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Words of Fang – Learn to Say “NO”

July 27, 2016

Lords of the Trident 2016

Hails metalheads! My name is Fang VonWrathenstein, vocalist for the band Lords of the Trident (http://www.LordsOfTheTrident.com). Every month or so, I’ll be handing out my sage advice to other bands on how to take their band from the garage to the next level. I’m no industry insider, but I’ve been around the block a few times. Have an idea for a topic, or fervently disagree with something I write? Email me at LordsOfTheTrident@gmail.com.


It’s nice to be wanted. When you work hard enough and become reasonably successful, you will start to become known as a person who can get things done. If you’re anything like me, this translates to others asking you for help. Or, perhaps instead of waiting to be asked, you volunteer your time helping others. This can be an incredibly enriching and rewarding experience, but it comes with a caveat: you must be careful not to spread yourself too thin! At some point, you will have to learn to say “no”.


Repeat after Wonder Woman

Whether or not you’re the leader of your band (I’m assuming most of the people who read this column are), you should also start to cultivate the ability to say no. Honestly, you’ll end up being surprised at how mastering this power will change the way your band (and your life) works! There are a number of different situations where it’s helpful to take a step back. First and foremost, the most important:

Saying “no” when you’re spread too thin

Agreeing to help comes naturally to some of us. After all, we want to be a person who’s dependable, a good friend, a leader, etc. Helping others reinforces that feeling in ourselves, and just plain feels good.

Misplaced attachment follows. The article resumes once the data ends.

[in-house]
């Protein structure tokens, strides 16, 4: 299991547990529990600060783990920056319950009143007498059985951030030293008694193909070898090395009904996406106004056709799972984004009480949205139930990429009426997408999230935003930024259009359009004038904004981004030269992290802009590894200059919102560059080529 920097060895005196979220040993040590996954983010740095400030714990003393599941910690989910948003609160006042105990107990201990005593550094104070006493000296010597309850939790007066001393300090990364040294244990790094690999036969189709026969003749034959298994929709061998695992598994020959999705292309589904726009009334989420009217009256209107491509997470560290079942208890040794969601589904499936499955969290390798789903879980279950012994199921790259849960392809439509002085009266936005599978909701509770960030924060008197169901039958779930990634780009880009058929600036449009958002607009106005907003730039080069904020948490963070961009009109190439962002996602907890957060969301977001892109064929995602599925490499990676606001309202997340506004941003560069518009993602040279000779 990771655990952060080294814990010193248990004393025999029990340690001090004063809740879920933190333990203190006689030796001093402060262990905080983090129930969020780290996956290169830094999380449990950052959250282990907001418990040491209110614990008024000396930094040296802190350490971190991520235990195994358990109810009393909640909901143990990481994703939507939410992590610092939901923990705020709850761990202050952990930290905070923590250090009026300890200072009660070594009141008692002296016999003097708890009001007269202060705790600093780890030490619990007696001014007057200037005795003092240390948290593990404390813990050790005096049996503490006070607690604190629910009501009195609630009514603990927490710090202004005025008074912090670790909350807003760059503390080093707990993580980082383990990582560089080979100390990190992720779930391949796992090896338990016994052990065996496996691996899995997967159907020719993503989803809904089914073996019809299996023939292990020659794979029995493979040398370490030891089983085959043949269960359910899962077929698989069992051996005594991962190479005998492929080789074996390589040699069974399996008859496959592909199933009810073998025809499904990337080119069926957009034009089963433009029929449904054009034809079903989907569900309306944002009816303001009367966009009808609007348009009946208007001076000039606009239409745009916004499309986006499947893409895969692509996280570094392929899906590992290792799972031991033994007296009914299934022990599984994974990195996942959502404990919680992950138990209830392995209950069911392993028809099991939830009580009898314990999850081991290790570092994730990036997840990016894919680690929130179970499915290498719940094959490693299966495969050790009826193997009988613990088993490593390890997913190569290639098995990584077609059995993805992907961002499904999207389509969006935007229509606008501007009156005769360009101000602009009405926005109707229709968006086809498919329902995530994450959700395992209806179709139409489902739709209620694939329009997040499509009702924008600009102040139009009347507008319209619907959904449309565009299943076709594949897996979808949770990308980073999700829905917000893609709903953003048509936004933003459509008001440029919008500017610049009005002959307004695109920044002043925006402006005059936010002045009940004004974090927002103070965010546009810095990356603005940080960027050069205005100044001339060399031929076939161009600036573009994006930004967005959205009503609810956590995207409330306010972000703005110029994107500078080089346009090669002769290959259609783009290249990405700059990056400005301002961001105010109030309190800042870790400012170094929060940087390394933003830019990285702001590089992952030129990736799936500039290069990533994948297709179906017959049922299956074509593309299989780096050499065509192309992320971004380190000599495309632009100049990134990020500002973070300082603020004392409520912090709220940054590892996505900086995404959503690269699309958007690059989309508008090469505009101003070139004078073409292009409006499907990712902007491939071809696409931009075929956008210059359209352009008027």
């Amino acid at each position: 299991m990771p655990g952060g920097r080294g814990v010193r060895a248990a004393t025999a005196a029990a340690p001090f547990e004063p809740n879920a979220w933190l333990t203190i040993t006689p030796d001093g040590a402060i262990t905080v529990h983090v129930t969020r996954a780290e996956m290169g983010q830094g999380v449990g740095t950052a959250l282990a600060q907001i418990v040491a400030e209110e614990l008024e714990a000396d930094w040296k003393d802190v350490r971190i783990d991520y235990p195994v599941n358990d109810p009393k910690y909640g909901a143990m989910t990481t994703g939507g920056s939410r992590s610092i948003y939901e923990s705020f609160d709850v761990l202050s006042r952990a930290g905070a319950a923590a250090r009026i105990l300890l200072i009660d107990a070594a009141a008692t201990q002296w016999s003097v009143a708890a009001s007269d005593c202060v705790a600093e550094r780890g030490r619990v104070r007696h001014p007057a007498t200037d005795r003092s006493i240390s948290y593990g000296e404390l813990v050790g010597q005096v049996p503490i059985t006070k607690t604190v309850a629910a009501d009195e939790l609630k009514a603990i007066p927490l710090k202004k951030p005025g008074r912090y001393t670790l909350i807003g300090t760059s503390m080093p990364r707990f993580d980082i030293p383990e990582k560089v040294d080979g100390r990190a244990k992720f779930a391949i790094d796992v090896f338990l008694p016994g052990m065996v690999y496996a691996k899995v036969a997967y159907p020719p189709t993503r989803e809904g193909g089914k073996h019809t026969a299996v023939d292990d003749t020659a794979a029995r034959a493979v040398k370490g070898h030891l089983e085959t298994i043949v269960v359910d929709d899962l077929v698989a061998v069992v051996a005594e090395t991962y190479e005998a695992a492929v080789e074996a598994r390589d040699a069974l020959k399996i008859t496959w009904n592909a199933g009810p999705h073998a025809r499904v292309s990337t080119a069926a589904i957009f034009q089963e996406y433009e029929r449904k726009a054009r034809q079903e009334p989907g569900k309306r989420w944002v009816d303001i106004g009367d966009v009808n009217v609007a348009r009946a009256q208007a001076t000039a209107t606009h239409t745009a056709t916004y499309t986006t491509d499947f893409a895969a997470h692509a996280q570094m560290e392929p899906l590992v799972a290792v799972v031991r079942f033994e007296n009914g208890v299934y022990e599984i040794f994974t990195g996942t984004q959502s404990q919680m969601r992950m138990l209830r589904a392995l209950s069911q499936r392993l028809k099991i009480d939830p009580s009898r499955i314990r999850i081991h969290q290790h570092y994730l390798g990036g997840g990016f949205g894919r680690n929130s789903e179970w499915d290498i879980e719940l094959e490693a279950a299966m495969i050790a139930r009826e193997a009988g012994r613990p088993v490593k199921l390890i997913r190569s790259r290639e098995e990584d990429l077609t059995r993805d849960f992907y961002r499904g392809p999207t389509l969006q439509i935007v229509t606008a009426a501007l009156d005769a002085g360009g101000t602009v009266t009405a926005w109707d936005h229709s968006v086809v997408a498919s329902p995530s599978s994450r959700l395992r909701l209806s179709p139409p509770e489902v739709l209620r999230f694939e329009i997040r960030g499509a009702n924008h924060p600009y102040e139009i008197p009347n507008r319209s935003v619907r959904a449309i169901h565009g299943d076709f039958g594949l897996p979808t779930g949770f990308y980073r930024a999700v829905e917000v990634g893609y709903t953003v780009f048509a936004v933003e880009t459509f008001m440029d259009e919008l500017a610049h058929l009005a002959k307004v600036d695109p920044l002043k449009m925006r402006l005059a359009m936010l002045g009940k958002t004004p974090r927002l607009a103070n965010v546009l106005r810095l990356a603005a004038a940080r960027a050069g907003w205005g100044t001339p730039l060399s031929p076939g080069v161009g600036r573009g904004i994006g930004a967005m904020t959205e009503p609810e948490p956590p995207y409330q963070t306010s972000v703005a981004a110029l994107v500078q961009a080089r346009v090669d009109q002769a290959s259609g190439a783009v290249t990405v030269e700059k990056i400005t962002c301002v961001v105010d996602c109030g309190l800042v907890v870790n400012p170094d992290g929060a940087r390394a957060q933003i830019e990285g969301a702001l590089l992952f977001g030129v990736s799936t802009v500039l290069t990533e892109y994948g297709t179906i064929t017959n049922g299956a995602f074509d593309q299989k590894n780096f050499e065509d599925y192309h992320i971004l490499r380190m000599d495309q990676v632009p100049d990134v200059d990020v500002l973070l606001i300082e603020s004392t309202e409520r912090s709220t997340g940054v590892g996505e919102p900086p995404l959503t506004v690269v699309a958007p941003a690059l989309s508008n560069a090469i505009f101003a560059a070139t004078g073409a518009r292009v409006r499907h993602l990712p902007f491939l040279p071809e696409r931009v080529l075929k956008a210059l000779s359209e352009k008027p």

Remember those airplane safety instructions that we almost always ignore? “If there is a loss of cabin pressure, air masks will deploy from the ceiling. Secure your own mask before assisting others.” They don’t say this to be selfish – they say this because if you’re going to help those around you, you need to be of sound mind and body first. Otherwise, you may end up accidently hurting instead of helping.

A wise person once said something that’s stuck with me: You cannot give away what you do not have. If you live your life jumping from one thing to the next, overscheduled, constantly pulled in different directions by the 50 things you agreed to do, you’re going to be giving away a frazzled and stressed “you”. No one wants that. If you’re going to help someone, you want to be able to give them your complete attention and calm presence. If you’re stressed out, that’s not going to happen.

This one may be the hardest “no” to get used to, but it will improve your life drastically. Before you agree to become someone’s tour manager, or tutor their bandmates on screen printing techniques, ask yourself – “If I add this to my schedule, would I be able to give my complete attention without feeling stressed?” If there’s even an inkling of “no”, then you have your answer right there.


Saying no when you’re being taken for granted

Jerks exist in this world, and most of them got that way by only thinking about themselves. Some people will assume you’ll always help them for free, or that your time is not as valuable as theirs. Think about it this way – would you work for a company for free, out of the goodness of your heart? Absolutely not! The company you work for is making money from your efforts, and you need to be compensated for that effort.

With friends and acquaintances, this can be a little tricky. When you are running your life on limited time, that time becomes a valuable commodity. At some point, you’re going to have to put a dollar value on an hour of your life, especially if you’re doing something that you would normally do as a job, or an activity that someone would normally pay a professional to accomplish.